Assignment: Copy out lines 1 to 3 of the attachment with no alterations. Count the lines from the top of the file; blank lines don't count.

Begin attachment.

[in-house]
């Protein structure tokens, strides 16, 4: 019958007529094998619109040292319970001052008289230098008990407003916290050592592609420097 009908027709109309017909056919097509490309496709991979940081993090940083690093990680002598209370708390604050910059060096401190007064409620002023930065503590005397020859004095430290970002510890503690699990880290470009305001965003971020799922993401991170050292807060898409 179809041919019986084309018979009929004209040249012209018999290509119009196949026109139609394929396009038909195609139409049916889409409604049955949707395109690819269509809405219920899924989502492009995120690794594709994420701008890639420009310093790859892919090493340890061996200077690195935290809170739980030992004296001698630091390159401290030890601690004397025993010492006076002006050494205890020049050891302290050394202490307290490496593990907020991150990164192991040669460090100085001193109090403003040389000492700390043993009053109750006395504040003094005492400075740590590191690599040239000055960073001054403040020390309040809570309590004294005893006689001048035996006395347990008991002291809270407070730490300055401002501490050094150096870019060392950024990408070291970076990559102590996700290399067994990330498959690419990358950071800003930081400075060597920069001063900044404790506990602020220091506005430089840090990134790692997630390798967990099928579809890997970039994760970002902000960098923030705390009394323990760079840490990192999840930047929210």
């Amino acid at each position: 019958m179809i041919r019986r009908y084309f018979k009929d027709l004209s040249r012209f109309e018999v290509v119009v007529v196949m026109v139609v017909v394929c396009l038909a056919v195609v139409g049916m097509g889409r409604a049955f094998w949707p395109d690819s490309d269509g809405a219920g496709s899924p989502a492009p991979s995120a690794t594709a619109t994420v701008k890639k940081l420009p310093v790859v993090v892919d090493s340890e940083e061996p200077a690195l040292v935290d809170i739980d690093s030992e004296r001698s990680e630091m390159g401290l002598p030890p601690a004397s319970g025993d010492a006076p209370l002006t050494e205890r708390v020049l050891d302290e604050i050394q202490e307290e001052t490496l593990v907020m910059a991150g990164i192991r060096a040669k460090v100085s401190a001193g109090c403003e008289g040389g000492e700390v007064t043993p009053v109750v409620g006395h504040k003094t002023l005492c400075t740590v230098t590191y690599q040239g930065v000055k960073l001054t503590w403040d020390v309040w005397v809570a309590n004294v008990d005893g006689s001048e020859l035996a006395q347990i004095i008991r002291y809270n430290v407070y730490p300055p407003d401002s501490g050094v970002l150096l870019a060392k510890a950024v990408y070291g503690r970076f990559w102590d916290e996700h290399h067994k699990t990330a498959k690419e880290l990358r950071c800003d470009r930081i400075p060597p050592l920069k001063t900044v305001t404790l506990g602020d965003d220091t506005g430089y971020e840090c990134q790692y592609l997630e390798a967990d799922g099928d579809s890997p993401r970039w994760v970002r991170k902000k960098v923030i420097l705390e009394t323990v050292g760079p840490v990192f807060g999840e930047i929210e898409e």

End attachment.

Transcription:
[in-house]
């Protein structure tokens, strides 16, 4: 019958007529094998619109040292319970001052008289230098008990407003916290050592592609420097 009908027709109309017909056919097509490309496709991979940081993090940083690093990680002598209370708390604050910059060096401190007064409620002023930065503590005397020859004095430290970002510890503690699990880290470009305001965003971020799922993401991170050292807060898409 179809041919019986084309018979009929004209040249012209018999290509119009196949026109139609394929396009038909195609139409049916889409409604049955949707395109690819269509809405219920899924989502492009995120690794594709994420701008890639420009310093790859892919090493340890061996200077690195935290809170739980030992004296001698630091390159401290030890601690004397025993010492006076002006050494205890020049050891302290050394202490307290490496593990907020991150990164192991040669460090100085001193109090403003040389000492700390043993009053109750006395504040003094005492400075740590590191690599040239000055960073001054403040020390309040809570309590004294005893006689001048035996006395347990008991002291809270407070730490300055401002501490050094150096870019060392950024990408070291970076990559102590996700290399067994990330498959690419990358950071800003930081400075060597920069001063900044404790506990602020220091506005430089840090990134790692997630390798967990099928579809890997970039994760970002902000960098923030705390009394323990760079840490990192999840930047929210």
């Amino acid at each position: 019958m179809i041919r019986r009908y084309f018979k009929d027709l004209s040249r012209f109309e018999v290509v119009v007529v196949m026109v139609v017909v394929c396009l038909a056919v195609v139409g049916m097509g889409r409604a049955f094998w949707p395109d690819s490309d269509g809405a219920g496709s899924p989502a492009p991979s995120a690794t594709a619109t994420v701008k890639k940081l420009p310093v790859v993090v892919d090493s340890e940083e061996p200077a690195l040292v935290d809170i739980d690093s030992e004296r001698s990680e630091m390159g401290l002598p030890p601690a004397s319970g025993d010492a006076p209370l002006t050494e205890r708390v020049l050891d302290e604050i050394q202490e307290e001052t490496l593990v907020m910059a991150g990164i192991r060096a040669k460090v100085s401190a001193g109090c403003e008289g040389g000492e700390v007064t043993p009053v109750v409620g006395h504040k003094t002023l005492c400075t740590v230098t590191y690599q040239g930065v000055k960073l001054t503590w403040d020390v309040w005397v809570a309590n004294v008990d005893g006689s001048e020859l035996a006395q347990i004095i008991r002291y809270n430290v407070y730490p300055p407003d401002s501490g050094v970002l150096l870019a060392k510890a950024v990408y070291g503690r970076f990559w102590d916290e996700h290399h067994k699990t990330a498959k690419e880290l990358r950071c800003d470009r930081i400075p060597p050592l920069k001063t900044v305001t404790l506990g602020d965003d220091t506005g430089y971020e840090c990134q790692y592609l997630e390798a967990d799922g099928d579809s890997p993401r970039w994760v970002r991170k902000k960098v923030i420097l705390e009394t323990v050292g760079p840490v990192f807060g999840e930047i929210e898409e």